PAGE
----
Takata Suspends Stock Trading Ahead of Potential Bankruptcy Filing
The troubled air bag maker plans to file for bankruptcy prior to being sold off.
As word got out that Takata is preparing to file bankruptcy, all trades of it stock have been suspended. The move came after Nikkei Asian Review reported on plans for the company to file bankruptcy before being sold off.
According to the report, Key Safety Systems would buy out Takata for nearly $1.79 billion. Bain Capital would be assisting Key Safety Systems in raising the funds for the purchase. The buy-out would be officially done by a newly-formed company that would be shielded from all future liability related to the faulty airbags. Takata would then use that money to pay lawsuits, fines, and to reimburse automakers for the cost of the recall. Affected automakers have already reached an agreement to take on the financial burden of any further recalls related to the air bags.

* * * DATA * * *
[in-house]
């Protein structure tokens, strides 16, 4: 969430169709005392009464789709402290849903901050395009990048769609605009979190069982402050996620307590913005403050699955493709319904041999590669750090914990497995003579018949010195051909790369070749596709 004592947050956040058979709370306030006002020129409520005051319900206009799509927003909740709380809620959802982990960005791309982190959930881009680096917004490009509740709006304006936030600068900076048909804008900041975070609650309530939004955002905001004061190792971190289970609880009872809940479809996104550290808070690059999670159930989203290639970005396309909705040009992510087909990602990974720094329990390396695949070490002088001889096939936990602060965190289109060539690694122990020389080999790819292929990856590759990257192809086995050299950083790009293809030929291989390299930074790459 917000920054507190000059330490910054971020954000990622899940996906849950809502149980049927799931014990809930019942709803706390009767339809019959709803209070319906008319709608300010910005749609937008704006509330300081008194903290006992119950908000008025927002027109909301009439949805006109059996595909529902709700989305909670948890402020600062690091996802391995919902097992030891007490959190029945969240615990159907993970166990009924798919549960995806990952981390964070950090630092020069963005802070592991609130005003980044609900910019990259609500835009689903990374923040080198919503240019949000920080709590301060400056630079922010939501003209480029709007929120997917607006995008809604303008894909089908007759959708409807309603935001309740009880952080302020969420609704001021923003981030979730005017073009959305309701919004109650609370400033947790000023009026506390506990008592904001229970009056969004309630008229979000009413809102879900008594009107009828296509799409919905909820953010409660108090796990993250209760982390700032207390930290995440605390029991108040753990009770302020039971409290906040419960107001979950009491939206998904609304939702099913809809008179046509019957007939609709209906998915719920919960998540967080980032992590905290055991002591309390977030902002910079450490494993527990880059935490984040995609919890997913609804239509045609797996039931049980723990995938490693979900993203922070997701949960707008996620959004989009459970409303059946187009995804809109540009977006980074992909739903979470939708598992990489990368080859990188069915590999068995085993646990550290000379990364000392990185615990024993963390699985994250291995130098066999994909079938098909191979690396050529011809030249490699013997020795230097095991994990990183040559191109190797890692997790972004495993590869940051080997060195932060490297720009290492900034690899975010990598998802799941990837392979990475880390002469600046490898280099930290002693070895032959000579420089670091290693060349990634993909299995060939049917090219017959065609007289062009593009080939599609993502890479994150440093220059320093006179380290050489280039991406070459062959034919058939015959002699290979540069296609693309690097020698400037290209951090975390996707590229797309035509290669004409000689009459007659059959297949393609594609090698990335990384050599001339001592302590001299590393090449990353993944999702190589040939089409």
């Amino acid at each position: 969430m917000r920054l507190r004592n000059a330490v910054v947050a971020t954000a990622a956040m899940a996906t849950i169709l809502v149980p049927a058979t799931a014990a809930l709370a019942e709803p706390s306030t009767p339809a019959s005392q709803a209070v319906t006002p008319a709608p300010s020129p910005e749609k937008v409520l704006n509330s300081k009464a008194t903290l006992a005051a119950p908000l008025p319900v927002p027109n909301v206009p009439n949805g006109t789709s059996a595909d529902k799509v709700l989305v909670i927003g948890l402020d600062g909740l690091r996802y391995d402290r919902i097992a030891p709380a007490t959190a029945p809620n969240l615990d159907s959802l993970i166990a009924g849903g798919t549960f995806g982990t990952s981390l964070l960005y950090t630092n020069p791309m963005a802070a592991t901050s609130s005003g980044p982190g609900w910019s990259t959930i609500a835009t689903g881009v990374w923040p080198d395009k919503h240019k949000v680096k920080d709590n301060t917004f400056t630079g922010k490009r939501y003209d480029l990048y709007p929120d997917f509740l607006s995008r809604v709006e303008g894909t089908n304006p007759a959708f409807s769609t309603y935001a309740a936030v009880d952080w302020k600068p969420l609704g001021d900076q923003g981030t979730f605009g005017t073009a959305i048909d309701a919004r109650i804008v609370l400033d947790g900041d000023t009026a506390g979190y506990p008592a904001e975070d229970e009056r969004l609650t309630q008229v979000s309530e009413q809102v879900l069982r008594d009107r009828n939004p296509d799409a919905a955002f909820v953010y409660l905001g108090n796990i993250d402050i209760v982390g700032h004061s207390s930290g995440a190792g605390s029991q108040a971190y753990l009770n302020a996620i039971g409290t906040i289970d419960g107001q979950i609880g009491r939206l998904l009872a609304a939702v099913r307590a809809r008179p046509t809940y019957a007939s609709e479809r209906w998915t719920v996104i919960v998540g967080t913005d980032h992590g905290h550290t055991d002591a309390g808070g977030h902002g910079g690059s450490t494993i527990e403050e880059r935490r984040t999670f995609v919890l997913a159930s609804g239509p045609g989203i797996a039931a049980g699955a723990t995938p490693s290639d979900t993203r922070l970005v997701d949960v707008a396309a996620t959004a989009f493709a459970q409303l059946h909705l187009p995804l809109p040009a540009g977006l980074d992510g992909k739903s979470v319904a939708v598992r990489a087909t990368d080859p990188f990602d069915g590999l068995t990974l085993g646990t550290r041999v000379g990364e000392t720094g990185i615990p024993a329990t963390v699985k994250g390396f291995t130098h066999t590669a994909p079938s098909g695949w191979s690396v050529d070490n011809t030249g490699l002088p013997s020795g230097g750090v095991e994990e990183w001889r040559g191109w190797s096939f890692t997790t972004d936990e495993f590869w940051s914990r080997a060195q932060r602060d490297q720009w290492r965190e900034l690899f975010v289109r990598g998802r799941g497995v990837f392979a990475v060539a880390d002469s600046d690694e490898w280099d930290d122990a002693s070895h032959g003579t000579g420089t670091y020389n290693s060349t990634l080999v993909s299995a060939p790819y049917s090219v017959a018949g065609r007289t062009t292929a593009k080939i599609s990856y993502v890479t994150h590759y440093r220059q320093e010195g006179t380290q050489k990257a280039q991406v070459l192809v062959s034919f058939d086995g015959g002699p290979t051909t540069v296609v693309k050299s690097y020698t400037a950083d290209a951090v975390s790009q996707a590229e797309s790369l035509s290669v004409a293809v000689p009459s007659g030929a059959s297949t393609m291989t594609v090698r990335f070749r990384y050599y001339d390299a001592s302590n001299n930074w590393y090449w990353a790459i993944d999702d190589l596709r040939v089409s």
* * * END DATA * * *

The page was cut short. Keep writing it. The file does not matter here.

Before the Key Safety Systems buyout, however, Takata would first reportedly have to file for bankruptcy protection. Only then will all parties be able to move forward with the plan. Reuters is reporting that negotiations of the deal have been on going for months. The Takata family, which controls 60 percent of the company would reportedly prefer a private restructuring—but the potential buyers, investors, and automakers are purportedly pushing for a court-ordered transparent process.
After the bankruptcy and sale, Key Safety Systems is likely to liquidate Takata's remaining assets. Besides air bags, the company also produces seat belts and child safety seats. A final decision on exactly what happens to Takata (and the timeline for those actions) isn't expected until the end of May.